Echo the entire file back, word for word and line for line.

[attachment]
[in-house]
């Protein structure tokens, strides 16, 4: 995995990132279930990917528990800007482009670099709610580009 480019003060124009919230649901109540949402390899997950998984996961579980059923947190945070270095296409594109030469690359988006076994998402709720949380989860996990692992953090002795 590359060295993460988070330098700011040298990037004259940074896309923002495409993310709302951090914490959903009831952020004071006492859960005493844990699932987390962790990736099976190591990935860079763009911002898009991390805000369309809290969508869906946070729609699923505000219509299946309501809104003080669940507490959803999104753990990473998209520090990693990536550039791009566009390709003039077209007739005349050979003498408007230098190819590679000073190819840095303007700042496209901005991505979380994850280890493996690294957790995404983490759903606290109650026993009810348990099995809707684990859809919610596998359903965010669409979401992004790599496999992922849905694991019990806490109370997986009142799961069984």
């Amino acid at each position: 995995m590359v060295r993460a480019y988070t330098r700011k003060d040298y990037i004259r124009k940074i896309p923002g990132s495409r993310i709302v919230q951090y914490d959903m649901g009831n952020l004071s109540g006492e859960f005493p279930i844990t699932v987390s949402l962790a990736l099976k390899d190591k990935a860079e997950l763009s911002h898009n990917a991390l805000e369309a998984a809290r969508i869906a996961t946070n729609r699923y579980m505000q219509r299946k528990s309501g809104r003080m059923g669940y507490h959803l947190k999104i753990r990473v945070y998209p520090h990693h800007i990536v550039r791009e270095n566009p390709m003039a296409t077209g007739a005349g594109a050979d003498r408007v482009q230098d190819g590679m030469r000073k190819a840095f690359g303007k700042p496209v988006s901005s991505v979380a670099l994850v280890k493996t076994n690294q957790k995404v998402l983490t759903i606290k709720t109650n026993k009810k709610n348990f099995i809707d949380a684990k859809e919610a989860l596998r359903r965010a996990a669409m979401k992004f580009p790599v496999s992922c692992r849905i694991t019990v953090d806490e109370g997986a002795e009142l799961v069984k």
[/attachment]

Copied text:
[in-house]
């Protein structure tokens, strides 16, 4: 995995990132279930990917528990800007482009670099709610580009 480019003060124009919230649901109540949402390899997950998984996961579980059923947190945070270095296409594109030469690359988006076994998402709720949380989860996990692992953090002795 590359060295993460988070330098700011040298990037004259940074896309923002495409993310709302951090914490959903009831952020004071006492859960005493844990699932987390962790990736099976190591990935860079763009911002898009991390805000369309809290969508869906946070729609699923505000219509299946309501809104003080669940507490959803999104753990990473998209520090990693990536550039791009566009390709003039077209007739005349050979003498408007230098190819590679000073190819840095303007700042496209901005991505979380994850280890493996690294957790995404983490759903606290109650026993009810348990099995809707684990859809919610596998359903965010669409979401992004790599496999992922849905694991019990806490109370997986009142799961069984």
């Amino acid at each position: 995995m590359v060295r993460a480019y988070t330098r700011k003060d040298y990037i004259r124009k940074i896309p923002g990132s495409r993310i709302v919230q951090y914490d959903m649901g009831n952020l004071s109540g006492e859960f005493p279930i844990t699932v987390s949402l962790a990736l099976k390899d190591k990935a860079e997950l763009s911002h898009n990917a991390l805000e369309a998984a809290r969508i869906a996961t946070n729609r699923y579980m505000q219509r299946k528990s309501g809104r003080m059923g669940y507490h959803l947190k999104i753990r990473v945070y998209p520090h990693h800007i990536v550039r791009e270095n566009p390709m003039a296409t077209g007739a005349g594109a050979d003498r408007v482009q230098d190819g590679m030469r000073k190819a840095f690359g303007k700042p496209v988006s901005s991505v979380a670099l994850v280890k493996t076994n690294q957790k995404v998402l983490t759903i606290k709720t109650n026993k009810k709610n348990f099995i809707d949380a684990k859809e919610a989860l596998r359903r965010a996990a669409m979401k992004f580009p790599v496999s992922c692992r849905i694991t019990v953090d806490e109370g997986a002795e009142l799961v069984k």